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Musical Fund Hall and Taxation Without Representation

Updated: Nov 13



You know how you've heard all about how Taxation without Representation is a really bad thing? As citizens we pay our taxes but we get a way to have some influence on how those monies are spent through our representatives in congress, who theoretically, respond to our needs. That is Taxation WITH Representation. Taxation WITHOUT Representation is when you pay taxes but you can't vote, so you have no way to influence, no power, no say in how taxes are spent.


Back in the American Revolution taxation without representation was a rallying cry against the British. For example, this page from the National Constitution Center describes how anger about taxation without representation was a major motivational force to go to war.

Courtesy the National Constitution Center. Click to read more.



Yet a mere 60 years later, and despite the fact that taxation without representation was important enough to be a cause for war, Pennsylvanians voted to remove the right to vote for 40,000 free Black people, effectively creating a taxation without representation situation all over again.




On January 20, 1838, the Pennsylvania Legislature met at Musical Fund Hall at 8th and Locust in Philadelphia to decide how to amend the Pennsylvania constitution. One of the proposals on the table was to insert the word 'white' in the definition of who could vote.






To add insult to injury, Black men started to get ejected from watching the debates.

Pittsburgh leaders John Vashon and Lewis Woodson were forcibly removed from the building while James Forten, Jr, Thomas Butler and J.P. Burr were not allowed in the building.


John Vashon. Courtesy GardnerLibrary.org




Watching the proceedings was a right that was violently stripped away. (see Smith, page 294).



John Vashon and Louis Woodson right before they were forced to leave. AI Generated.


Musical Fund Hall was literally surrounded by Black success. Legislators were steps away from and probably would have had to walk through and past Black schools, businesses, substantial homes, and multiple church buildings on their way to the hall. But as Eric Lidell Smith noted in his in-depth history of this vote;"It did not matter." And in this environment, they voted to remove the right to vote - to essentially remove citizenship rights - from all Black people in Pennsylvania. ​

Up to that point, Black leaders and white allies had worked tirelessly to convince the legislature to maintain the right to vote. But after the January decision they realized that they had to do a full court press. While the vote to make the change to the constitution had occurred, it had to be ratified by the people of Pennsylvania to finally change the constitution. And that ratification vote would occur in October, 1838.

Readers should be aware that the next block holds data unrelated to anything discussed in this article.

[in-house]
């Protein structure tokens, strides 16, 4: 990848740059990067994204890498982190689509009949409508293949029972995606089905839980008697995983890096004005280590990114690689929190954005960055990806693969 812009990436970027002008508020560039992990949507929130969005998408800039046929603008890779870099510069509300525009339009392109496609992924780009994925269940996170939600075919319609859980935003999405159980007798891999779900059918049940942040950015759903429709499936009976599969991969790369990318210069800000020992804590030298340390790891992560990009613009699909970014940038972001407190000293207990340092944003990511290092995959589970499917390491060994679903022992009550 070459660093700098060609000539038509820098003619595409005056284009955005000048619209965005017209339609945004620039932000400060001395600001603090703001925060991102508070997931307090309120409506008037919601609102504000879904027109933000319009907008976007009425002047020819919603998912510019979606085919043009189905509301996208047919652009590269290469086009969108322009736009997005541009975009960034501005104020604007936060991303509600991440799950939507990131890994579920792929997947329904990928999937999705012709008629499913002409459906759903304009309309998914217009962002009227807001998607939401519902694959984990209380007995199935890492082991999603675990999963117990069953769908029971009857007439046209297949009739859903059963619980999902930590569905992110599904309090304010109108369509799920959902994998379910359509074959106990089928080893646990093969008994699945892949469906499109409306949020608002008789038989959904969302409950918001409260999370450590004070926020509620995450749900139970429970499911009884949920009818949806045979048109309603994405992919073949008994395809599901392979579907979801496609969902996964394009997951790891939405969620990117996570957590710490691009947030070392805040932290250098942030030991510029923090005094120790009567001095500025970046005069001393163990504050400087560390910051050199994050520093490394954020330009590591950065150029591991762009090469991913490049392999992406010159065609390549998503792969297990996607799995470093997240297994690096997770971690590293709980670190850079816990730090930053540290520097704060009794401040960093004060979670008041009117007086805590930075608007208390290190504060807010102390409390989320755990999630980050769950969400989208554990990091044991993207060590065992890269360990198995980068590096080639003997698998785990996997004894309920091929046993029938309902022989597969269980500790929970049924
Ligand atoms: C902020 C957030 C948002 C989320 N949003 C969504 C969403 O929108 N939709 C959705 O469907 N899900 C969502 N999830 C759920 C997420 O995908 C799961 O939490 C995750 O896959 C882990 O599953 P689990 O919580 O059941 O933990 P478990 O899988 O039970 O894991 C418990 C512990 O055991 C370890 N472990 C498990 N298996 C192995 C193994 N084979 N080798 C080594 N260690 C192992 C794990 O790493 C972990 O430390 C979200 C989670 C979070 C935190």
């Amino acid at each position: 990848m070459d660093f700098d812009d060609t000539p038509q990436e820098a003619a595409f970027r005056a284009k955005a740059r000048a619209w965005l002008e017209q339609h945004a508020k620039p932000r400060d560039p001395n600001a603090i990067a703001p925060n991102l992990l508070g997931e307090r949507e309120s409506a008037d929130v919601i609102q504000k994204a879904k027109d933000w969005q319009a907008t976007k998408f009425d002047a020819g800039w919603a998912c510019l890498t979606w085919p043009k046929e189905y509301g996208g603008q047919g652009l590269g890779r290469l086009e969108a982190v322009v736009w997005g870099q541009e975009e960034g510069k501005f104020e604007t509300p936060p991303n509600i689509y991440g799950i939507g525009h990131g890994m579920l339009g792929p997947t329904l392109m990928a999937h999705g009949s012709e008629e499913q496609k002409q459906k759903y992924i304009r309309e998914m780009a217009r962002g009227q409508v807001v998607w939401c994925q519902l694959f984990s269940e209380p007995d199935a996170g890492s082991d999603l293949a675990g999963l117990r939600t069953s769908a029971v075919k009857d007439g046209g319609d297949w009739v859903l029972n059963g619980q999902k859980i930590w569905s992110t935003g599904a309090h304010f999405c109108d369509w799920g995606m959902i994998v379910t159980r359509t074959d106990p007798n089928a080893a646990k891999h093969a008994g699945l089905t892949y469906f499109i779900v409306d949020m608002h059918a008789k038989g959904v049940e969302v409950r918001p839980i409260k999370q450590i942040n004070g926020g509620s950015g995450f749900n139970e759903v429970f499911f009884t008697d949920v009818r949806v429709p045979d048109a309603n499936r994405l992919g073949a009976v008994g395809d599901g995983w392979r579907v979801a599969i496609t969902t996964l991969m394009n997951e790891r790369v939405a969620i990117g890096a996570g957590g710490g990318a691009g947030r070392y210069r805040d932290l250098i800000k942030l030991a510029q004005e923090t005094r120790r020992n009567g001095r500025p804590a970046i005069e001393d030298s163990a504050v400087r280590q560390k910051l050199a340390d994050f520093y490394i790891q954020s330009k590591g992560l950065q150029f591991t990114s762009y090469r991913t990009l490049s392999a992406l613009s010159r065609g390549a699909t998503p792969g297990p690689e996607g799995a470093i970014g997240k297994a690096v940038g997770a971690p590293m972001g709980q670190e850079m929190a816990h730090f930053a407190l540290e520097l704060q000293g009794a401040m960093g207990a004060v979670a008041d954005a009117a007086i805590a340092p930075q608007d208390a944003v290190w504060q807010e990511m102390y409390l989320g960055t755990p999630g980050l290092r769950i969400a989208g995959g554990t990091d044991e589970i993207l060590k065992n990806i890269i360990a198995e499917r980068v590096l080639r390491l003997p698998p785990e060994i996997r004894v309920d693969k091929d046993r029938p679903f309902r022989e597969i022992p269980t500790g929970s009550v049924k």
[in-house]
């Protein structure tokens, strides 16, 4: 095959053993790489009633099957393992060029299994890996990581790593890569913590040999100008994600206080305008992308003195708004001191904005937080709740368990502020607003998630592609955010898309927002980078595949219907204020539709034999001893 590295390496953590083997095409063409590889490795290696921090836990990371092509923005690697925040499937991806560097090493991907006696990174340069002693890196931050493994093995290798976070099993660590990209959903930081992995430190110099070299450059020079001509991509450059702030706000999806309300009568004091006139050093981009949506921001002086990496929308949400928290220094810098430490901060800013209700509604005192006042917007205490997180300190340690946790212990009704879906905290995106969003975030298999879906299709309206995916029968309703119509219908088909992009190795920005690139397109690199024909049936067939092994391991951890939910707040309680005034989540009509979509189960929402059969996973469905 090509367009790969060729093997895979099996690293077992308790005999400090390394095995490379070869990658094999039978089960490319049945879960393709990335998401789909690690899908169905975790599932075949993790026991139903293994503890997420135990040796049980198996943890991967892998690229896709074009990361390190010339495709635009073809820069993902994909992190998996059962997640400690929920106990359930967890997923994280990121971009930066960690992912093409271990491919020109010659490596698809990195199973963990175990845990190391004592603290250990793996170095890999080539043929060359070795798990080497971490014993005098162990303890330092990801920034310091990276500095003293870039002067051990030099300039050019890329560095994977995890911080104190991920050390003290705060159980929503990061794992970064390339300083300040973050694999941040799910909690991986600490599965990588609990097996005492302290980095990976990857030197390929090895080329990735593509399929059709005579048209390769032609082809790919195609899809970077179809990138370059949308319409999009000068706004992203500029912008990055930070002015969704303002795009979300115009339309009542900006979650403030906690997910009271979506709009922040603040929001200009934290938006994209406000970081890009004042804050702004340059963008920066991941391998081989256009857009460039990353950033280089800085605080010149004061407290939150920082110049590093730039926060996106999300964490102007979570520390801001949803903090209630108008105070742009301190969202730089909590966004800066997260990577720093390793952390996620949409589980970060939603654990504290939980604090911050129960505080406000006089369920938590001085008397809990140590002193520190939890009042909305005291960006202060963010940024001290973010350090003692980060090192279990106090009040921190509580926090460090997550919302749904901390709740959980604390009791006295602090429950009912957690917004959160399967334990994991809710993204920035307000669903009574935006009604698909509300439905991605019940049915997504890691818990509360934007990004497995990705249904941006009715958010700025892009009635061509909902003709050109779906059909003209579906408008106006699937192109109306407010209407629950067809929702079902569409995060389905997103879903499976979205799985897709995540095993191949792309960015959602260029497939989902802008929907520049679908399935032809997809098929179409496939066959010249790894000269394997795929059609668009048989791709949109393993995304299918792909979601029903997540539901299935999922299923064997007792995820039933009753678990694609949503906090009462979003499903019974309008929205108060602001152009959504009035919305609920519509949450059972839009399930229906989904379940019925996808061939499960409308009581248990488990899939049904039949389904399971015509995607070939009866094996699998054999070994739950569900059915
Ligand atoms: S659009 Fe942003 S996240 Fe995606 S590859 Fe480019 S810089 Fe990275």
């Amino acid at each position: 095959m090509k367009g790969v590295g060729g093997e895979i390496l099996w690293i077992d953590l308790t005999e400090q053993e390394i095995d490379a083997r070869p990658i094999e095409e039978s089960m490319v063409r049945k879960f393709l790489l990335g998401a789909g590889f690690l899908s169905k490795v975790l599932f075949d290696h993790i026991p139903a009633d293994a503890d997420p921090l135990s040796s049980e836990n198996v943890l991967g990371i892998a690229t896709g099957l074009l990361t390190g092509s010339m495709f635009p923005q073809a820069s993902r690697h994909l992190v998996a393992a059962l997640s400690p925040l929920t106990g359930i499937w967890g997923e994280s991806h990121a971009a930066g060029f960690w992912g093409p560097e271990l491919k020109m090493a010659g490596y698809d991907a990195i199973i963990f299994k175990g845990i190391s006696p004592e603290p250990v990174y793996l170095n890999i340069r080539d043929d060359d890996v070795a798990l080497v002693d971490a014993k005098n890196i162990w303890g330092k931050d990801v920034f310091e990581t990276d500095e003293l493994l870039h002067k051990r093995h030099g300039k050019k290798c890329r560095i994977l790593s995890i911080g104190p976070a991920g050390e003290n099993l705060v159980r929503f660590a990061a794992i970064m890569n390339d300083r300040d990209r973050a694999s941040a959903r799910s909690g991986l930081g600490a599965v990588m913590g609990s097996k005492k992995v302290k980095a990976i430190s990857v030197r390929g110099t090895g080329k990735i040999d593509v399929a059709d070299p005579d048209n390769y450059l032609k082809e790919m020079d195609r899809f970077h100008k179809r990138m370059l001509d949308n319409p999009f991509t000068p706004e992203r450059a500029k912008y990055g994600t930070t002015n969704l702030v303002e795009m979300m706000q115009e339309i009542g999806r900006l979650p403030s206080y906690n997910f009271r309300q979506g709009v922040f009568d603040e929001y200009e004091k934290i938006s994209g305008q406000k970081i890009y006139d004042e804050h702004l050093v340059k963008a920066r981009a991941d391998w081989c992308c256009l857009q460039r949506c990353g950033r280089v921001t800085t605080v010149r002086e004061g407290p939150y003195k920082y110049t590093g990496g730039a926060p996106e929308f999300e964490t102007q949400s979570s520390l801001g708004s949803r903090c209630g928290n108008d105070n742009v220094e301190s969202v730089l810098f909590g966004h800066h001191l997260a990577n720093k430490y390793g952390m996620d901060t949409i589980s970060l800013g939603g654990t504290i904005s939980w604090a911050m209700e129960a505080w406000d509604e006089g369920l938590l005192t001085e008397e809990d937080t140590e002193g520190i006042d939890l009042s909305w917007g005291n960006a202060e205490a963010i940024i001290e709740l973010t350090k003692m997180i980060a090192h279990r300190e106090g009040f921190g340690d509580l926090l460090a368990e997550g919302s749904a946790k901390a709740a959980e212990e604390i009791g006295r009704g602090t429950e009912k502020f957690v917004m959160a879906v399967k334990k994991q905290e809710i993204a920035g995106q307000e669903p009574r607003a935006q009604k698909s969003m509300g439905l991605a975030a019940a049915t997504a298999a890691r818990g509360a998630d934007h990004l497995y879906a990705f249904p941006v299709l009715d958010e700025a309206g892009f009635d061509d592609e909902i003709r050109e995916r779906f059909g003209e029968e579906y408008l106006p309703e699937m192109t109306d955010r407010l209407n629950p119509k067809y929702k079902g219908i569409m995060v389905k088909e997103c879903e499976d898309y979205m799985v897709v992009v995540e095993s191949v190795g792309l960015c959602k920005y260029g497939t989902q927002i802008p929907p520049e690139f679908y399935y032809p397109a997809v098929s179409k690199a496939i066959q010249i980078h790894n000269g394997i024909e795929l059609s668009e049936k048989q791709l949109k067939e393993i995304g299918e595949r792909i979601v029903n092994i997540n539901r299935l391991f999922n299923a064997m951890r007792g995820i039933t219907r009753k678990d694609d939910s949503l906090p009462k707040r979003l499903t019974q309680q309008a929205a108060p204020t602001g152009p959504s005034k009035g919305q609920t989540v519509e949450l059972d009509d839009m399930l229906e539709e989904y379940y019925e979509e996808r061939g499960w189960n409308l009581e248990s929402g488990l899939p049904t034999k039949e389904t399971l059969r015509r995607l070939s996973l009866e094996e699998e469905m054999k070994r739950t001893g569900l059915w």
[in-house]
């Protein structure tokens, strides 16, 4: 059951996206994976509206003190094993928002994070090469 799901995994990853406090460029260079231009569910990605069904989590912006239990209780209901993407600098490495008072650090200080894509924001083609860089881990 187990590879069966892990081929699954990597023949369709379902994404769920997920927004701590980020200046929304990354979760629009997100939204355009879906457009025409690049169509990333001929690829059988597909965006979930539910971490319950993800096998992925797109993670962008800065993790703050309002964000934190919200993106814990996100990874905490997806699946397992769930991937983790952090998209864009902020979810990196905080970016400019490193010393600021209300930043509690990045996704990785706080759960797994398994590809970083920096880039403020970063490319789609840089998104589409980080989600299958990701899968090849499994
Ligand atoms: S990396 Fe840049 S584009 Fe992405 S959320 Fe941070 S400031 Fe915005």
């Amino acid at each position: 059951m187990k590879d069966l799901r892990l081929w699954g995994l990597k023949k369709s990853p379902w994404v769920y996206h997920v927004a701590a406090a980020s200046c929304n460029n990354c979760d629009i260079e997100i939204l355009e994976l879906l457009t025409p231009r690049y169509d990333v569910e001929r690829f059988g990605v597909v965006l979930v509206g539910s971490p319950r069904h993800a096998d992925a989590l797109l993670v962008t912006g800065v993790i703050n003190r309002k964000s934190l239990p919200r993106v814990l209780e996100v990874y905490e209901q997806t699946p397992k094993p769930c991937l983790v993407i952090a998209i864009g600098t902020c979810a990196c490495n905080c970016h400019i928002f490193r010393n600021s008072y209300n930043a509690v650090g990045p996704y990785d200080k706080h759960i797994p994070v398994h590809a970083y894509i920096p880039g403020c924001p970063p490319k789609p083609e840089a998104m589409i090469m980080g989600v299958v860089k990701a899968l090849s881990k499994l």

So they got busy. They met here at St. Paul's Lutheran Church on Quince (now the Mask and Wig Club). It probably looked a lot like this then.



Courtesy Lutheran Quarterly


They kept good notes of their activities and included that information in their reports. Which is how we know all of this now.



From The Appeal of the Forty Thousand.


They decided to wage a hearts and mind campaign. They would produce information that they could widely distribute that they hoped would influence Pennsylvanians to vote against the new constitution.


They gathered the facts.


The Pennsylvania Abolition Society funded a census taken by Charles Gardner, pastor of the First African Presbyterian Church and PAS Member Benjamin Bacon. This census provided the data that you see in our visualizations and maps on this site. It counted all the free Black people in the city, gathering tax and wealth data to prove the financial stability and impact of Black citizens. As such it is the only known full statistical snapshot of free Black people in that period.


They produced a report on the census called The Report on the Present State and Condition of the Colored People of Philadelphia.


Here is our map with the data from these reports:





They developed a listing of Black business and tradespeople called The Register of Trades of the Colored People of Philadelphia. This is the source for the 'Black Business' layer on our maps..

And they appealed to the heart.


An appeal was written by Robert Purvis to fellow citizens in Pennsylvania to not disenfranchise their own neighbors. This appeal was called The Appeal of the Forty Thousand Citizens Threatened with Disenfranchisement.

The Report from the Census, the Register of Trades and the Appeal of the 40,000 are here for you on this page to read and understand.

Despite these efforts, the constitutional change was ratified by the people of Pennsylvania in October, 1838. Free Black people had to continue to pay taxes. This was a true taxation without representation and it continued until after the Civil War.

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